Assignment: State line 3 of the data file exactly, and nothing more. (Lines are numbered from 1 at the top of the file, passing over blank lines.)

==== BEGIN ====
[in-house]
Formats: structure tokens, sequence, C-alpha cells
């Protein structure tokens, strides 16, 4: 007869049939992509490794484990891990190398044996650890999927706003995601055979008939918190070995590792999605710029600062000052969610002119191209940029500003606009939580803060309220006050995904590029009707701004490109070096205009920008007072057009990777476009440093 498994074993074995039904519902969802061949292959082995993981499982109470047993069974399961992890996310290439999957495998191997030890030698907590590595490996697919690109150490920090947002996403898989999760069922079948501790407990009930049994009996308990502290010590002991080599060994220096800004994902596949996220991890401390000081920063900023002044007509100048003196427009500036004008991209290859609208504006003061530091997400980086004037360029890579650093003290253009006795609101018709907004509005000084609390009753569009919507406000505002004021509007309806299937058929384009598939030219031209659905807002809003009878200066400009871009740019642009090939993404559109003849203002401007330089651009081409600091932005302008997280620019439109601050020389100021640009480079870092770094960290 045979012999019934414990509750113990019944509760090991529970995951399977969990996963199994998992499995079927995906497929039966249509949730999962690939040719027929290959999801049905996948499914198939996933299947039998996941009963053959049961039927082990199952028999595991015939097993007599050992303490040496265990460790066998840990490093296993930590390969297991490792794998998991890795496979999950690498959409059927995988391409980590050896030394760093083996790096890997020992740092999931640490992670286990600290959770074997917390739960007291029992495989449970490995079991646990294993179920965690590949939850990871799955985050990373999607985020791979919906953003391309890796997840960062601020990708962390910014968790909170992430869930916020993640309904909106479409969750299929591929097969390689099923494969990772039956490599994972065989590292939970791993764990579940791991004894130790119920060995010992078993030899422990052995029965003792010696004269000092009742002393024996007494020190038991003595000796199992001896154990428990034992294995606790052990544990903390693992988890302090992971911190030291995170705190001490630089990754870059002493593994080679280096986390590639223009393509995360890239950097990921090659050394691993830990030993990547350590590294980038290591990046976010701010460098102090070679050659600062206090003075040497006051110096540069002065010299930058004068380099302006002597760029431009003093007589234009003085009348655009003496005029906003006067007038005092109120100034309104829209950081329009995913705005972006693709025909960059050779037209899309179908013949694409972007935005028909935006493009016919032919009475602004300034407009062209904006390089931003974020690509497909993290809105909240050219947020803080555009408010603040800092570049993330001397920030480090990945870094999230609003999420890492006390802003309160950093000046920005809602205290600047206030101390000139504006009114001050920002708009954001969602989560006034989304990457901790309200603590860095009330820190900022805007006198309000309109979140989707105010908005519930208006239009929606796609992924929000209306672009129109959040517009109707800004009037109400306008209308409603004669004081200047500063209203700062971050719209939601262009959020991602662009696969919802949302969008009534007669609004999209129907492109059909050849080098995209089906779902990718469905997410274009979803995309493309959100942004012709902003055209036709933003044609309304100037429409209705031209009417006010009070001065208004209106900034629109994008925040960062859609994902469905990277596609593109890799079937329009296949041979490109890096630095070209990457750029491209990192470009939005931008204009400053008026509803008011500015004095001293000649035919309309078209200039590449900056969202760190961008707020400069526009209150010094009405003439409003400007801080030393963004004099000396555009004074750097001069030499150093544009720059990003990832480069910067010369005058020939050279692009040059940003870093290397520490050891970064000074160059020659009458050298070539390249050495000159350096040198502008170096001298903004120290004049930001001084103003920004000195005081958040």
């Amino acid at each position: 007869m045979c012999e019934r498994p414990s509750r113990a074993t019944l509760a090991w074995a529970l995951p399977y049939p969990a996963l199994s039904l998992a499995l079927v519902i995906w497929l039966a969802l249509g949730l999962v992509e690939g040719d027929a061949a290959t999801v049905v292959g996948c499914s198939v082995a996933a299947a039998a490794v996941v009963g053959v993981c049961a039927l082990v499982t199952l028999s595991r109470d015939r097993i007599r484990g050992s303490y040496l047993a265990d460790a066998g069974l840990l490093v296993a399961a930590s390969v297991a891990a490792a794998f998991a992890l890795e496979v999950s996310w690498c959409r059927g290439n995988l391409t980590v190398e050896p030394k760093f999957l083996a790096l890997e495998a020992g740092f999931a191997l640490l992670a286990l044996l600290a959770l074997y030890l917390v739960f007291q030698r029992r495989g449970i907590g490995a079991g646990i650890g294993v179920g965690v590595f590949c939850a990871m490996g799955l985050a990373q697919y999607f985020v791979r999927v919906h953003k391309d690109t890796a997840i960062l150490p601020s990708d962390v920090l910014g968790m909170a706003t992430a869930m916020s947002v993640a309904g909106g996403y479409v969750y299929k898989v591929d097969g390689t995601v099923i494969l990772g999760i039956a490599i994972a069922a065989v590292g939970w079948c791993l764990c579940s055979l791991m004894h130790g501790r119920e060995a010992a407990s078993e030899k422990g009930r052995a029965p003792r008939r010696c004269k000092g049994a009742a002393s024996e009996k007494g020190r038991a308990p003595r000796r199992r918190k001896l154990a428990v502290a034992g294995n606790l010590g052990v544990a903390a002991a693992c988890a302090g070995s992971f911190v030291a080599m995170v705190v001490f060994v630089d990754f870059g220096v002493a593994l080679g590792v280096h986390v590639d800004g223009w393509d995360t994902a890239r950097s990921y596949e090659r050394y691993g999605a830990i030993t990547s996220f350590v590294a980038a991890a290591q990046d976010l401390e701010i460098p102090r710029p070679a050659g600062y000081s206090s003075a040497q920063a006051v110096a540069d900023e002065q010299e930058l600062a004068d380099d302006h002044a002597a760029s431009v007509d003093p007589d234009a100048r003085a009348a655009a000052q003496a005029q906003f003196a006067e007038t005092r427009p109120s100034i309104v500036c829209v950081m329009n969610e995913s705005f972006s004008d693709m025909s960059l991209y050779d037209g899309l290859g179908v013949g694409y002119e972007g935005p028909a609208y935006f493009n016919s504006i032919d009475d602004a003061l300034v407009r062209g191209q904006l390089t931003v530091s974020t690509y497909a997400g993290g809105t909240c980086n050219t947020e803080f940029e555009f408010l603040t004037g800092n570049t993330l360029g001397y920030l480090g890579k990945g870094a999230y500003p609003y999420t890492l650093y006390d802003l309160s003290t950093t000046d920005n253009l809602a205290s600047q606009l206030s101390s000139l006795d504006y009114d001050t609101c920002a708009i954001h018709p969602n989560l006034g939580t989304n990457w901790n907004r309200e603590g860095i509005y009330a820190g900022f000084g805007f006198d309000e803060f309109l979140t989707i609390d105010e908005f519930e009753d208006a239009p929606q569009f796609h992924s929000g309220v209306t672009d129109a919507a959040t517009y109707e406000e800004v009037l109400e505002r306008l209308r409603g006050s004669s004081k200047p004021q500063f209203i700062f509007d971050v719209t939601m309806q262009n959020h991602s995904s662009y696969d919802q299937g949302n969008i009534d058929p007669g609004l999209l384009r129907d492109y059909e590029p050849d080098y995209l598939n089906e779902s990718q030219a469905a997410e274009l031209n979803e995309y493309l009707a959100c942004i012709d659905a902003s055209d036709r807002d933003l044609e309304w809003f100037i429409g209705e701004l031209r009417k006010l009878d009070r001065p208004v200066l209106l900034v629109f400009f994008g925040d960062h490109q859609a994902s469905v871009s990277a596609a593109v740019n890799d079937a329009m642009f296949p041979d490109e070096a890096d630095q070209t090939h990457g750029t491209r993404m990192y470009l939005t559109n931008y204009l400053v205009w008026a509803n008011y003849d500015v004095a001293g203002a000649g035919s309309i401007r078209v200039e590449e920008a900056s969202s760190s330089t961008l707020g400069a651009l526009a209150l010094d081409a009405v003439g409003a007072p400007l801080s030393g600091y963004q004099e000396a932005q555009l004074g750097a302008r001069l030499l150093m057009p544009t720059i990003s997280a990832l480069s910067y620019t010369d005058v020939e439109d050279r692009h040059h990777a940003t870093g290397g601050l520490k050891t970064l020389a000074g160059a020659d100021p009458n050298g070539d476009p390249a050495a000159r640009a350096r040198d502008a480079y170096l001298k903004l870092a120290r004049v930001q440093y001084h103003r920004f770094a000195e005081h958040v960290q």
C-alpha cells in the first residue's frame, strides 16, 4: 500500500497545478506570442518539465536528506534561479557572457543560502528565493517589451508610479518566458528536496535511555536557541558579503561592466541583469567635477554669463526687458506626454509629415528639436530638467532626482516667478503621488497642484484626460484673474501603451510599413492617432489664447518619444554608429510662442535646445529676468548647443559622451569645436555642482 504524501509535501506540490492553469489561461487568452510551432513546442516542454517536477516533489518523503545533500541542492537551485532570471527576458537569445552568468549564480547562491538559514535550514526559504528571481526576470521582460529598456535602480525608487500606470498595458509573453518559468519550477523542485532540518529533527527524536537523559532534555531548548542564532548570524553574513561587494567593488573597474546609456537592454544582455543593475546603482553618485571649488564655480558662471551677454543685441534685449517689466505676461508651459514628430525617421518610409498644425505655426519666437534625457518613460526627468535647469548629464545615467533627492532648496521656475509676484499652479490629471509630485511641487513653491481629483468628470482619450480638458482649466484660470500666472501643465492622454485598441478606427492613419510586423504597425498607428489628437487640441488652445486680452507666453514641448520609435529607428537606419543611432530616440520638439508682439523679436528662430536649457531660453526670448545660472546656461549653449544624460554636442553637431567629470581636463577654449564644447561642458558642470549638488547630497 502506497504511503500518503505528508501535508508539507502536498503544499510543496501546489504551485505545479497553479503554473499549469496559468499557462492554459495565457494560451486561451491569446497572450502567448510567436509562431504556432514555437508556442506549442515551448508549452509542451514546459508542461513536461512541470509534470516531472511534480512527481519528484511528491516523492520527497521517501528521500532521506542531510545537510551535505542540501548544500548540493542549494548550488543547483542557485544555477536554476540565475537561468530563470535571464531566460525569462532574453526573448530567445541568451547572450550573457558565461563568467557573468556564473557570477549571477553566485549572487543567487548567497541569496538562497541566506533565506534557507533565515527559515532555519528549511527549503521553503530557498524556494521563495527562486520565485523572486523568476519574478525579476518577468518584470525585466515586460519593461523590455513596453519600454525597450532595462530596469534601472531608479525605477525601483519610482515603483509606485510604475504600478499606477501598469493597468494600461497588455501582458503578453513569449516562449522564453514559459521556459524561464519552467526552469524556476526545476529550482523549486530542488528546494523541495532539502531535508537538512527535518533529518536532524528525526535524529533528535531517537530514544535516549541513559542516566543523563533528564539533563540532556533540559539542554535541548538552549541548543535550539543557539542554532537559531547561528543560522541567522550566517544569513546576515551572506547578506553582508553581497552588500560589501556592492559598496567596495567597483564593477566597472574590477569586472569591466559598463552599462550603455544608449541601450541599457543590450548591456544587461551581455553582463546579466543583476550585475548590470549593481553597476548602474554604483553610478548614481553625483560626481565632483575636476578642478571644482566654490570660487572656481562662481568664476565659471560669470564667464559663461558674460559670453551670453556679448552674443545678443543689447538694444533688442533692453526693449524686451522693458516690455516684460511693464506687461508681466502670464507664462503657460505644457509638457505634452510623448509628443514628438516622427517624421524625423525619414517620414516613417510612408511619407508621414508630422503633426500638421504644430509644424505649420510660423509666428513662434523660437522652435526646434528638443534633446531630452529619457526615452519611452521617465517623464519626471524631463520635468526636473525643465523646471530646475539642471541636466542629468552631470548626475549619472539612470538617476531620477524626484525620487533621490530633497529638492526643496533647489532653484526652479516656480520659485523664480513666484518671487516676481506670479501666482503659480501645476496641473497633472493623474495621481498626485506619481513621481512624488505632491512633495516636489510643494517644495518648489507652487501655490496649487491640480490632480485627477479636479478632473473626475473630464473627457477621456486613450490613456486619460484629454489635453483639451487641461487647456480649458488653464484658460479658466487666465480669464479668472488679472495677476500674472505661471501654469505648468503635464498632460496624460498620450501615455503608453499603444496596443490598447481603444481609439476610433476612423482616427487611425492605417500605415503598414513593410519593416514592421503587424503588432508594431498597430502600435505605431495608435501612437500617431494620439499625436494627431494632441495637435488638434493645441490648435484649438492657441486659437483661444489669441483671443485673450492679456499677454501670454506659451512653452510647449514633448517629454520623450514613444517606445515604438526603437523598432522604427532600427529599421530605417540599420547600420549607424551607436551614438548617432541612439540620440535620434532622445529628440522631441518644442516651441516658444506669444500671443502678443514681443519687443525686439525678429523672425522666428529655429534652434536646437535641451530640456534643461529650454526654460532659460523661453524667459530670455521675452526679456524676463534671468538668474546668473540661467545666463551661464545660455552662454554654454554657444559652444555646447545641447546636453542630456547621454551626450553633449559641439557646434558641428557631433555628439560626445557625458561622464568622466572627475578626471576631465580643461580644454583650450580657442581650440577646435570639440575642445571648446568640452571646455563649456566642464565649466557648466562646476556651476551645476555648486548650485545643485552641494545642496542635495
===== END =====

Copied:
């Protein structure tokens, strides 16, 4: 007869049939992509490794484990891990190398044996650890999927706003995601055979008939918190070995590792999605710029600062000052969610002119191209940029500003606009939580803060309220006050995904590029009707701004490109070096205009920008007072057009990777476009440093 498994074993074995039904519902969802061949292959082995993981499982109470047993069974399961992890996310290439999957495998191997030890030698907590590595490996697919690109150490920090947002996403898989999760069922079948501790407990009930049994009996308990502290010590002991080599060994220096800004994902596949996220991890401390000081920063900023002044007509100048003196427009500036004008991209290859609208504006003061530091997400980086004037360029890579650093003290253009006795609101018709907004509005000084609390009753569009919507406000505002004021509007309806299937058929384009598939030219031209659905807002809003009878200066400009871009740019642009090939993404559109003849203002401007330089651009081409600091932005302008997280620019439109601050020389100021640009480079870092770094960290 045979012999019934414990509750113990019944509760090991529970995951399977969990996963199994998992499995079927995906497929039966249509949730999962690939040719027929290959999801049905996948499914198939996933299947039998996941009963053959049961039927082990199952028999595991015939097993007599050992303490040496265990460790066998840990490093296993930590390969297991490792794998998991890795496979999950690498959409059927995988391409980590050896030394760093083996790096890997020992740092999931640490992670286990600290959770074997917390739960007291029992495989449970490995079991646990294993179920965690590949939850990871799955985050990373999607985020791979919906953003391309890796997840960062601020990708962390910014968790909170992430869930916020993640309904909106479409969750299929591929097969390689099923494969990772039956490599994972065989590292939970791993764990579940791991004894130790119920060995010992078993030899422990052995029965003792010696004269000092009742002393024996007494020190038991003595000796199992001896154990428990034992294995606790052990544990903390693992988890302090992971911190030291995170705190001490630089990754870059002493593994080679280096986390590639223009393509995360890239950097990921090659050394691993830990030993990547350590590294980038290591990046976010701010460098102090070679050659600062206090003075040497006051110096540069002065010299930058004068380099302006002597760029431009003093007589234009003085009348655009003496005029906003006067007038005092109120100034309104829209950081329009995913705005972006693709025909960059050779037209899309179908013949694409972007935005028909935006493009016919032919009475602004300034407009062209904006390089931003974020690509497909993290809105909240050219947020803080555009408010603040800092570049993330001397920030480090990945870094999230609003999420890492006390802003309160950093000046920005809602205290600047206030101390000139504006009114001050920002708009954001969602989560006034989304990457901790309200603590860095009330820190900022805007006198309000309109979140989707105010908005519930208006239009929606796609992924929000209306672009129109959040517009109707800004009037109400306008209308409603004669004081200047500063209203700062971050719209939601262009959020991602662009696969919802949302969008009534007669609004999209129907492109059909050849080098995209089906779902990718469905997410274009979803995309493309959100942004012709902003055209036709933003044609309304100037429409209705031209009417006010009070001065208004209106900034629109994008925040960062859609994902469905990277596609593109890799079937329009296949041979490109890096630095070209990457750029491209990192470009939005931008204009400053008026509803008011500015004095001293000649035919309309078209200039590449900056969202760190961008707020400069526009209150010094009405003439409003400007801080030393963004004099000396555009004074750097001069030499150093544009720059990003990832480069910067010369005058020939050279692009040059940003870093290397520490050891970064000074160059020659009458050298070539390249050495000159350096040198502008170096001298903004120290004049930001001084103003920004000195005081958040």